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April 29, 2005

Dementia Risk In Old Age Linked To Obesity

By Celia Hall
The Telegraph - UK

Obesity in middle-aged women greatly increases the risk of dementia in later life, according to a study today.

The research, involving more than 10,000 men and women over 27 years, finds that the risk of dementia increases by 75 per cent among the obese in general but by 200 per cent in obese women. In men and women who are merely overweight the increase is 35 per cent.

The researchers, from the Kaiser Permanente health care organisation in Oakland, California, initially thought the rise could be explained by increased susceptibility to heart disease and diabetes, which are linked to dementia.

But, as they say today in the online British Medical Journal, that was not the case. They now speculate that fatness could have a direct effect on the way nerve cells degrade.

One study uses obese rats deficient in the protein leptin, which tells the brain how much fat there is in the body. It finds that they were impaired when performing a type of memory task.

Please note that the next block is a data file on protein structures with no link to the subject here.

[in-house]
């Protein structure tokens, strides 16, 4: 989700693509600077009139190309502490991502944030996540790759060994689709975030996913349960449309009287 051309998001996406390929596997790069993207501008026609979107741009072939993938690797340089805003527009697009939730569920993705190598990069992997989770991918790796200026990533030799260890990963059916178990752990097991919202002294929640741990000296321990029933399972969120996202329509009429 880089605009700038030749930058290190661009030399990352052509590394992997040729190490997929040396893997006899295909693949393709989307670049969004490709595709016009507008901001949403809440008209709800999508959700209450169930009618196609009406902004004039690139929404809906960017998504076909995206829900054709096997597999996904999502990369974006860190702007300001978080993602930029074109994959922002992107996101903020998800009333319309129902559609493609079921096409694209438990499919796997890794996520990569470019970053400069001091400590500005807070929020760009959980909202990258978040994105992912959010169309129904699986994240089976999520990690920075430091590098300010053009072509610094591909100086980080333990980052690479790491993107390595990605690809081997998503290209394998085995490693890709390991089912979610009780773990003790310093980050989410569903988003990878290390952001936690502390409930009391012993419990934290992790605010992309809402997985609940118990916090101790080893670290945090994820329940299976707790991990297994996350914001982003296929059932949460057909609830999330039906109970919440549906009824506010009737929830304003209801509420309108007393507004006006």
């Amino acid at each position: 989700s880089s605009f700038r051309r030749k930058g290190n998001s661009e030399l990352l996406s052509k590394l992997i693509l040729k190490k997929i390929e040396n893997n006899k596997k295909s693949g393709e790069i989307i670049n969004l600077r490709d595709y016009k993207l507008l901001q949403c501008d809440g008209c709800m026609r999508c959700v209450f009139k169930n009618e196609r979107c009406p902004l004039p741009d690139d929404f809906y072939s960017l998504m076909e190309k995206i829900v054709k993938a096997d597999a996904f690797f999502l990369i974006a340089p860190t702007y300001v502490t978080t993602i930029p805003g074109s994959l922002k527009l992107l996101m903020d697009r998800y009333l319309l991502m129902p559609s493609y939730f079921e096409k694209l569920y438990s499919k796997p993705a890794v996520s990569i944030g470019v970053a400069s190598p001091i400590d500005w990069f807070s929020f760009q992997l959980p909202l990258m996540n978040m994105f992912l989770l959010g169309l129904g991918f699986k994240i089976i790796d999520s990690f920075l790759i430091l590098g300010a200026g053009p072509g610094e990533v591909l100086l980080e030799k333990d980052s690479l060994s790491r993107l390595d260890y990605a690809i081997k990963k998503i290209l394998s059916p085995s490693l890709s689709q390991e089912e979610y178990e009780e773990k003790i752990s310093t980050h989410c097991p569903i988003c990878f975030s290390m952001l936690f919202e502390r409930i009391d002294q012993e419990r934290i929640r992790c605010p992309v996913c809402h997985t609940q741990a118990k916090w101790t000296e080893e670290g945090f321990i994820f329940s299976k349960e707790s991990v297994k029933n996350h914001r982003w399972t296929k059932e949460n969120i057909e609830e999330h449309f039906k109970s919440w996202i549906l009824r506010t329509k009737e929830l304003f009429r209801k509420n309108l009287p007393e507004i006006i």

The study, believed to be the first to show the association, warns that failure to stem the obesity epidemic could mean more people suffering from dementia and Alzheimer's disease in later life.

Dr Rachel Whitmer, who led the work, said yesterday that "we are about to see an unprecedented increase in dementia as baby boomers age".

She added that there was a "dose effect", with the overweight as well as the obese having an increased risk of suffering from dementia as they age.

However, she pointed out that "this is something people can do something about".

The study collects information on 10,276 Kaiser Permanente members between 1964 to 1973, when they were aged 40-45. By 1994, dementia was diagnosed in 713 of the participants, seven per cent.

Men and women with the highest obesity measurements have a 60 to 70 per cent greater risk of dementia than those with the lowest.

In Britain more than half of the adult population is overweight or obese. Obesity in adult women nearly trebled between 1980 and 2002 from eight per cent to 23 per cent and nearly quadrupled in men over the same period, from six to 22 per cent.

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